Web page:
Thanks for the thoughts, though; this looks like it may be a project that will need a lot of work before it’s worth considering. Still, that’s the fun part, eh?
I’d look at some existing games that model exploratory, outdoor environments. The Cove has a very small map with very rich detail; The Fire Tower has a larger map, but still quite a lot of detail and environmental effects. Blue Lacuna is a very large game with an environment that changes over time (night and day, weather, tides).
One of the things you’ll notice from these games is that an exploratory, environmental play-style is in direct conflict with timed management puzzles. If you’ve gone to the trouble of putting in all this detail, the player will be frustrated that they don’t have time to stop and look at it. If you’re randomly generating most of the environment, there’s a risk that the player will resort to mechanical play (explore the whole grid in a pattern, examine every tree to check whether it has fruit on it), which is inherently really boring.
All this is sort of hypothetical, of course, without knowing how precisely you’d approach it. But I would definitely make sure to send an early version of this game to some alpha-testers. Otherwise you’re likely commit a metric fuckton of work to the project, realise that there’s a major design problem, then having to choose between throwing a significant chunk of that work away or leaving the problem in place.
This game (as are the other dozen games I’ve started but never finished) is a grand experiment, to see what I can do, and what will work. Right now, it’s little more than that… very interesting to me as a concept, but dead boring to everyone else.
My thought process for this went mostly like this:
First, I built an auto-generating map. Once the map itself could be made on the fly, I could make it as large as I wanted - 50x50 means 2500 rooms.
That many rooms needs a map, which the PC picks up early on; it shows his location, and a general view of the world.
Once I had rooms, I added plants, animals, etc., and had those auto-populate as well.
With a world that large, you want changing scenery, so I added time; now the day changes from morning, to afternoon, to evening, to night, with appropriate changes in descriptions for the various land types and animal behavior (ok, so the animals aren’t completely working).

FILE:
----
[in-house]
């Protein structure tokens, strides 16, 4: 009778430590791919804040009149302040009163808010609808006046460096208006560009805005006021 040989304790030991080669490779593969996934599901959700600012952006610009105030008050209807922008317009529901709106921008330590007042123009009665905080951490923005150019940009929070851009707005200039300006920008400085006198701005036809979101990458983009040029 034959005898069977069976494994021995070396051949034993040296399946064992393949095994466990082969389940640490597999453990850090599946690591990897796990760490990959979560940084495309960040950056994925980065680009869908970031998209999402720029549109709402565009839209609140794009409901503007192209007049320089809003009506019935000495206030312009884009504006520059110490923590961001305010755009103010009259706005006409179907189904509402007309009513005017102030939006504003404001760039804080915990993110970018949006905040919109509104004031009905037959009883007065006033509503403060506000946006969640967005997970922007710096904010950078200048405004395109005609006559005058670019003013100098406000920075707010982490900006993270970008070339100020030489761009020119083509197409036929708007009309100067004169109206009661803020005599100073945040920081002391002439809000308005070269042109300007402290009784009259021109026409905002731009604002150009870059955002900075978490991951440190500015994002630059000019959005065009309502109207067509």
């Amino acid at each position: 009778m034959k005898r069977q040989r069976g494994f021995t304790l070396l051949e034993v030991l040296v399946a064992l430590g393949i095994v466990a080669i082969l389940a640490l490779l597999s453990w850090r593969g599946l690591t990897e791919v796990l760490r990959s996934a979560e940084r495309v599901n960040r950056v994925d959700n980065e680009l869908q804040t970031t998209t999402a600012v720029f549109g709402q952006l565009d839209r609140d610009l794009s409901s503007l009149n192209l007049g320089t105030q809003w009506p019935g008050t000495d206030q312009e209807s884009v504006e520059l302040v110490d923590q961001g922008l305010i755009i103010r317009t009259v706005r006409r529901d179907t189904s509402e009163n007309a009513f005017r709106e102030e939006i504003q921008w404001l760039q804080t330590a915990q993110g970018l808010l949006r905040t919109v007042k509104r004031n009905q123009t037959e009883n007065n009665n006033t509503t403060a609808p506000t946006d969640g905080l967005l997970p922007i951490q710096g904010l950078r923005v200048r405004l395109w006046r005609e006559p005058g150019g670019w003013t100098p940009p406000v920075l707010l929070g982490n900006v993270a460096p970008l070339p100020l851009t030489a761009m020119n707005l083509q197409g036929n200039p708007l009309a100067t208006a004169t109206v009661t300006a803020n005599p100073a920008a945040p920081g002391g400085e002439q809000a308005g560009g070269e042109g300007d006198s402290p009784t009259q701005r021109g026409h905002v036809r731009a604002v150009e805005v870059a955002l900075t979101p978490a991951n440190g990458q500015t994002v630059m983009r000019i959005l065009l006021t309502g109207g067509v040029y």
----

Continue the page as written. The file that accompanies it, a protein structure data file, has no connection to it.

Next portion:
With night and day, I’d think the PC should sleep; with deserts to walk through, the PC should probably carry water, too; and as long as you’re drinking and sleeping, food might as well work in there somewhere.
I am toying with the idea of a rogue-like, but at this point, nothing is set in stone. I don’t mind doing a huge amount of work, only to throw away 90% of it as a loss, as long as I come up with a good game in the end.
This sounds like the sort of thing that would be fun to program, at least.
I’d be a little cautious about thinking “If I have time passing, I should include sleep, food, and water.” At least including them as puzzles. As maga says, if you want people to look at your big world, you shouldn’t make them worry about managing their hunger, sleep, and thirst. Time-management puzzles basically punish people for exploring.
That’s not to say that you can’t put eating, drinking, and sleeping into the world as a way of marking the passage of time. But if I were doing it, I’d automate it; give the player a bottomless water flask that they automatically drink out of every so often (or stick their knife into a cactus, if that works), have them catch something to eat when they’re hungry, have them bed down at night in the sleeping bag they carry with them. That way, these things become part of the atmosphere instead of interfering with it. As Ghalev says, if this isn’t the point of your game, make it fun; and it’ll probably be more fun if it’s automatic instead of being a puzzle that could wipe out your progress.
Or you could go roguelike-like and really make it a focus of the gameplay. But then it takes a lot of work to make it not annoying.